MIT announced today that Luk Van Parijs, an associate professor in biology, has been terminated for research misconduct.
The university launched an investigation in August of 2004 when members of his research group brought allegations of research misconduct by Van Parijs to the attention of the MIT administration. During the course of the investigation, Van Parijs admitted to fabricating and falsifying research data in a paper and several manuscripts and grant applications. The investigation found no evidence that his co-authors or the members of his research group were involved in the misconduct or were aware of it when it occurred.
"In this case a single individual admitted that he fabricated and falsified data," said Associate Provost and Vice President for Research Alice Gast, who oversees allegations of scientific and academic misconduct at MIT. "We are very concerned that his actions not cast a shadow over his co-authors or members of his research group, none of whom was involved in the misconduct."
"Integrity in research and scholarship is a bedrock principle of MIT. Research misconduct violates this principle and MIT takes any allegations of research misconduct very seriously," said Gast. "We acted immediately when the allegations were brought to our attention and began a very thorough and confidential investigation to determine the extent of the misconduct and whether other individuals were involved."
Van Parijs was placed on leave immediately after the allegations were reported and has had no access to his lab or office since then.
Van Parijs' area of research is in the use of short-interference RNA (or RNAi) in studying disease mechanisms, especially in autoimmune diseases. It can be categorized as basic scientific research related to normal immune cell function and defects in these cells during disease development. His work did not involve medical treatments. RNAi is an important area of research, and scientists in the field of RNAi, including many researchers at MIT, continue to make legitimate and important advances, some of which are related to the treatment of such diseases as cancer, diabetes and arthritis.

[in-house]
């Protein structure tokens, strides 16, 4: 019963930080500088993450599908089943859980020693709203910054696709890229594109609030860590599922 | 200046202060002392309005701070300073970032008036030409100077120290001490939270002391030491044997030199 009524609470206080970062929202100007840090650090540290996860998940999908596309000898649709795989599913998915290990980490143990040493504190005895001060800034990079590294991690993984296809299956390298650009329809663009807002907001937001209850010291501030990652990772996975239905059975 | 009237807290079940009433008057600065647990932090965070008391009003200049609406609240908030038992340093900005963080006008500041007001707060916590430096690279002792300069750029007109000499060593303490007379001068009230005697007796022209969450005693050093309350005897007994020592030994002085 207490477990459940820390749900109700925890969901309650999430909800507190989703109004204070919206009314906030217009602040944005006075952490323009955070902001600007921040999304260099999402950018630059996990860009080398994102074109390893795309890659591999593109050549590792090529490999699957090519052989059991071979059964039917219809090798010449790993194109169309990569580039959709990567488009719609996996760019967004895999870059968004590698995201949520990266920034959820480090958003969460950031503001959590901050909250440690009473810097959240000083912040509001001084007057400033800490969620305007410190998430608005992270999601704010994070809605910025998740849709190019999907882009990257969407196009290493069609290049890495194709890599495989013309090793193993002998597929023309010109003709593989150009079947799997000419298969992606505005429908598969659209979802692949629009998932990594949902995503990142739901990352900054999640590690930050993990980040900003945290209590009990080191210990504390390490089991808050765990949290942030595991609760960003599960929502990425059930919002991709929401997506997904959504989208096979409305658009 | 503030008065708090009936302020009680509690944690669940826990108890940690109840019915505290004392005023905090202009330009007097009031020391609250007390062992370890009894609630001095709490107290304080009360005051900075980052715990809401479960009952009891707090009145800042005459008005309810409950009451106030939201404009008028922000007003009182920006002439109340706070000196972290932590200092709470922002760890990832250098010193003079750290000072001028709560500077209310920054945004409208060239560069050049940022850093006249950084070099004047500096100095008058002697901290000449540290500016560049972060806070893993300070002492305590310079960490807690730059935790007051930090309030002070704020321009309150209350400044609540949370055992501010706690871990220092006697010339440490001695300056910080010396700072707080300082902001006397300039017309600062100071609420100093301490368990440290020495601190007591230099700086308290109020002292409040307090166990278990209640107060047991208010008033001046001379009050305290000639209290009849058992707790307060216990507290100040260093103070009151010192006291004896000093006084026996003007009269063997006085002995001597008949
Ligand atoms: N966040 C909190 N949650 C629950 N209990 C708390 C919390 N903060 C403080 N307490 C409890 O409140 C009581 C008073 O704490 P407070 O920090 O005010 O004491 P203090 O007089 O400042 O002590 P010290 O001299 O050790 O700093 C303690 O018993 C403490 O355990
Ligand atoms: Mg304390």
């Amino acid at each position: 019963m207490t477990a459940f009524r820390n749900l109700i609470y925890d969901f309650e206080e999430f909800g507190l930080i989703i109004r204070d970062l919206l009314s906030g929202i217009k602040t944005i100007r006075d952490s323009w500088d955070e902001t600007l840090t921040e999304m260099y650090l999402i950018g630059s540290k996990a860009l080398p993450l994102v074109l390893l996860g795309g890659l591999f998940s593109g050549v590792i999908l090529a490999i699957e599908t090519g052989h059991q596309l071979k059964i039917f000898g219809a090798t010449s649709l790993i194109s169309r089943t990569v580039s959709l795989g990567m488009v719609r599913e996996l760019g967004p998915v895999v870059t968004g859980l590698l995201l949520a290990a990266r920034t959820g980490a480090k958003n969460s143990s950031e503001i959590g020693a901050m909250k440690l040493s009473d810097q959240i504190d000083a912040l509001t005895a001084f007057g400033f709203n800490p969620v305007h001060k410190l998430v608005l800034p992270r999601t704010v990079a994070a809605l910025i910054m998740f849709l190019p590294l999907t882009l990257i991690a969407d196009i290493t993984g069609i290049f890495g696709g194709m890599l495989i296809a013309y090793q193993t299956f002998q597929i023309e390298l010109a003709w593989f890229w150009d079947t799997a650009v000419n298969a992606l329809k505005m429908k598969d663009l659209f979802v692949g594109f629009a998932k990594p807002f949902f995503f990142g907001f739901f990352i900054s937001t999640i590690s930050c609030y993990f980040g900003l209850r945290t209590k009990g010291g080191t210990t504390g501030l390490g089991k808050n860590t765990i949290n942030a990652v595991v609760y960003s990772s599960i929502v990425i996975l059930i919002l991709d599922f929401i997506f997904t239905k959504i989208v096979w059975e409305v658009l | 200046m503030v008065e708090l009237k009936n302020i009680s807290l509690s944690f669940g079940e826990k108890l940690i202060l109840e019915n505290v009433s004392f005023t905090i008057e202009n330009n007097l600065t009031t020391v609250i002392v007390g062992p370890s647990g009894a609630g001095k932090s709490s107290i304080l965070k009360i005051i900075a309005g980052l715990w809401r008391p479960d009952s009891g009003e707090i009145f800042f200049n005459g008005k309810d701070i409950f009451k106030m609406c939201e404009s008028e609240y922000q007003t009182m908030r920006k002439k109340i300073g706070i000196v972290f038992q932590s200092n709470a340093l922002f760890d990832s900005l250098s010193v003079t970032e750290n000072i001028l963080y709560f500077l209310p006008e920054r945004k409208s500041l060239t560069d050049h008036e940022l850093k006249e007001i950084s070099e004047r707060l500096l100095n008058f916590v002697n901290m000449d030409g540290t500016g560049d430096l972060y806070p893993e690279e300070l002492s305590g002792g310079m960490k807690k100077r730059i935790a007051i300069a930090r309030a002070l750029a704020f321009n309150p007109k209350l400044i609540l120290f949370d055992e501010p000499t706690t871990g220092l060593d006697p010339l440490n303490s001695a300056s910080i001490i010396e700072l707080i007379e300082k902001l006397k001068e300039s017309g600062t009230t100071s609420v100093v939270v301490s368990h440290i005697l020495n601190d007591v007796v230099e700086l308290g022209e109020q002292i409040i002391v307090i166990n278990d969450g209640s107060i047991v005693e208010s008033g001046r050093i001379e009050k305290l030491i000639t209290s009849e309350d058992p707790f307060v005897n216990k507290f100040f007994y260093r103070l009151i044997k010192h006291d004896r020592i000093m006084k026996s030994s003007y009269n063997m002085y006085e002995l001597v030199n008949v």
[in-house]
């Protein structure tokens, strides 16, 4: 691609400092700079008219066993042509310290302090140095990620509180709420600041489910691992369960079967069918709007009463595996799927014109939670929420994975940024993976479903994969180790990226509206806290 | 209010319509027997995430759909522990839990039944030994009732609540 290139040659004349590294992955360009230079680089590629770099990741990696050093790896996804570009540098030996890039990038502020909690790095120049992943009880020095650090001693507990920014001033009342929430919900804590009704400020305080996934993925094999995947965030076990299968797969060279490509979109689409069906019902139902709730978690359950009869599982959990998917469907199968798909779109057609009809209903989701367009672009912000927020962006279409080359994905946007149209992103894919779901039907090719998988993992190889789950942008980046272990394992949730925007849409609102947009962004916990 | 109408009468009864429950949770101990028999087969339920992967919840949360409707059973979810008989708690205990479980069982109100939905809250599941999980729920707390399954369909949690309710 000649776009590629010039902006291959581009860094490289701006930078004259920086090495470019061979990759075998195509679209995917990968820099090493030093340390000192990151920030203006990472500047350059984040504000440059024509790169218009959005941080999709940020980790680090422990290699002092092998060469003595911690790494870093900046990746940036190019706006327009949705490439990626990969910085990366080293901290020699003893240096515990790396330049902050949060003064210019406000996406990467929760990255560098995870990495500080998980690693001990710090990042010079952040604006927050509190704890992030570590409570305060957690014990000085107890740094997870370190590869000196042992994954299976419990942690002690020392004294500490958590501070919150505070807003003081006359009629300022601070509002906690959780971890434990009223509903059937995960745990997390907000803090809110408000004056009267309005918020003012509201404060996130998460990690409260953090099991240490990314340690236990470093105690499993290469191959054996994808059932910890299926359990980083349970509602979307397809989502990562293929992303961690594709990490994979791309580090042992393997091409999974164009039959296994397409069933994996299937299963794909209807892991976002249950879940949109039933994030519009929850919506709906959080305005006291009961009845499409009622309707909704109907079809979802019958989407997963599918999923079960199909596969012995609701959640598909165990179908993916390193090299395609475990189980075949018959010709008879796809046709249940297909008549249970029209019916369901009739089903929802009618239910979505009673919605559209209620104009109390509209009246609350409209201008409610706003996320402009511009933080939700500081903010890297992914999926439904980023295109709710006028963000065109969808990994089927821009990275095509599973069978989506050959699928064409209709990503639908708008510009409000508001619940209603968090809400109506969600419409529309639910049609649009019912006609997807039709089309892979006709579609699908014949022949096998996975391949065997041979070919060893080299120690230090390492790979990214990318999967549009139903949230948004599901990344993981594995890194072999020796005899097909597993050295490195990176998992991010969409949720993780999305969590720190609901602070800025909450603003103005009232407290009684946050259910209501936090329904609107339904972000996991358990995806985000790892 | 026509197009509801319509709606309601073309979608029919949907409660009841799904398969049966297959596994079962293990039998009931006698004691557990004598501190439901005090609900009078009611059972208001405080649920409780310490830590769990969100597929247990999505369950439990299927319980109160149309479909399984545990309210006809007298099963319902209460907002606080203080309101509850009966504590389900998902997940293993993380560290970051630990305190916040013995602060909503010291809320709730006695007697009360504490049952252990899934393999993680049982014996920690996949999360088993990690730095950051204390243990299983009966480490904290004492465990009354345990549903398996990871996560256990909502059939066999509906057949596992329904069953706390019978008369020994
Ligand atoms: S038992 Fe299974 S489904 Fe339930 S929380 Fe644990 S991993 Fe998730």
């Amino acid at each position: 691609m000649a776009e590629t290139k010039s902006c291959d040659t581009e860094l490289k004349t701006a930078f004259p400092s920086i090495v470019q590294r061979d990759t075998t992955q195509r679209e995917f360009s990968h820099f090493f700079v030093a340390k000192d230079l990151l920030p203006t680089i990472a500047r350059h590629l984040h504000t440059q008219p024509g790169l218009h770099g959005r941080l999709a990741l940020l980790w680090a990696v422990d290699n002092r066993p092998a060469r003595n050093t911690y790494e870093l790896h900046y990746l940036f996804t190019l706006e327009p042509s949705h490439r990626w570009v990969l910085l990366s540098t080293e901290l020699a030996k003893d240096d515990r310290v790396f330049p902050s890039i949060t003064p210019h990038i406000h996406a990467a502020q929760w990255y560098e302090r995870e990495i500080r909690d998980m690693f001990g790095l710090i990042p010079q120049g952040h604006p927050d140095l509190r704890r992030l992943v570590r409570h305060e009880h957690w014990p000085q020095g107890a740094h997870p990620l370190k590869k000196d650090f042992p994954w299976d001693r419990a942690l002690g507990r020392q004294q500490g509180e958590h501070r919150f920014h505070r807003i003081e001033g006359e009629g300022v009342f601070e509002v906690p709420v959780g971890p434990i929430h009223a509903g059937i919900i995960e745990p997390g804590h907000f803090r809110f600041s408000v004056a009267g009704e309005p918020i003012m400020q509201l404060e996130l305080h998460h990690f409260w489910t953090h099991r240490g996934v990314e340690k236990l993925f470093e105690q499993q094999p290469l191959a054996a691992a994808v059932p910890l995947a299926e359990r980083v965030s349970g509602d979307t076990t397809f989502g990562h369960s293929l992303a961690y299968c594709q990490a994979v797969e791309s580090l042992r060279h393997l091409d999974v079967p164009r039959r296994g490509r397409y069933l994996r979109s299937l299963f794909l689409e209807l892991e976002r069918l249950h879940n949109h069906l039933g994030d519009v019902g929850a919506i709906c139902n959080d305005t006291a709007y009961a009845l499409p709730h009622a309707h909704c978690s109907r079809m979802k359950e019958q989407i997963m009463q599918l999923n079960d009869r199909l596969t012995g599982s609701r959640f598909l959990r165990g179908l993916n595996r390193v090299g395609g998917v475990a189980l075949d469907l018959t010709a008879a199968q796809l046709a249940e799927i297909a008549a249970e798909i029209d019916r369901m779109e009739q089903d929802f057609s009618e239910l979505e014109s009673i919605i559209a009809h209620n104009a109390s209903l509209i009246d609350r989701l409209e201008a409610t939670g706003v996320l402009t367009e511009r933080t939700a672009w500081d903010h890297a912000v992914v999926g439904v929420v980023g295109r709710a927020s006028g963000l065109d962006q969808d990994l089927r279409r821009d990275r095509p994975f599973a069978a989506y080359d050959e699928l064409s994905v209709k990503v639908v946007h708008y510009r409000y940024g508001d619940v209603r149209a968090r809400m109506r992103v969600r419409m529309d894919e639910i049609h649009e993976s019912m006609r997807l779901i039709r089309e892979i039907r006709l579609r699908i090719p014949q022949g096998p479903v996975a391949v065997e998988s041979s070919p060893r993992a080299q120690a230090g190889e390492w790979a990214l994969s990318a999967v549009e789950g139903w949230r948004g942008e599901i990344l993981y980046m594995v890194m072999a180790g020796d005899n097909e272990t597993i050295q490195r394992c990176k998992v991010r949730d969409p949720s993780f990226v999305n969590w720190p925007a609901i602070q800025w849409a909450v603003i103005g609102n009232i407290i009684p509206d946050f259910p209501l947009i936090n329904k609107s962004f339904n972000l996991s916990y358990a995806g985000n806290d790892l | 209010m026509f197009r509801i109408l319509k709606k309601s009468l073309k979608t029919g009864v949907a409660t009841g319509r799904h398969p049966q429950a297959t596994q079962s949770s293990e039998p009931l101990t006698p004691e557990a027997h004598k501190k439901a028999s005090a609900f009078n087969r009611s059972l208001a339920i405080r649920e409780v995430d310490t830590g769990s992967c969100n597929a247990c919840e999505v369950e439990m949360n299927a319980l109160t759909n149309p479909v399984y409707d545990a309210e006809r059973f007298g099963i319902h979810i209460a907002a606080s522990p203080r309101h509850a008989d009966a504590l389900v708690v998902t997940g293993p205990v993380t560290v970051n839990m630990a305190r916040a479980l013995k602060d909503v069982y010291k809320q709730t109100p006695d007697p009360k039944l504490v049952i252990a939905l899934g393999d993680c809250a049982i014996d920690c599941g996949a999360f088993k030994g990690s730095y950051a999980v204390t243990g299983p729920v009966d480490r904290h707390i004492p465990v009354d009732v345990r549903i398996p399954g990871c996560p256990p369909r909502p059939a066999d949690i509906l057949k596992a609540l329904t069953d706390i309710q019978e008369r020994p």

MIT is working in collaboration with the co-authors and in consultation with the Office of Research Integrity in the U.S. Department of Health and Human Services, the federal agency that oversees these investigations, to see that retractions are published. In cases where research involves federal funding, as some of Van Parijs' work did, federal regulations specify how allegations of scientific misconduct should be investigated. Under MIT's own policies for such investigations, which follow the federal requirements, the associate provost and vice president for research appoints an impartial committee to investigate the allegations.
Federal and MIT rules require that investigations be conducted in strict confidence to protect the integrity of the review process and to avoid unjustified damage to the reputations of individuals, including innocent colleagues and collaborators.
The final report of the investigation will be sent to the Office of Research Integrity, which will conduct its own confidential review of the matter and make the findings public when that review is complete.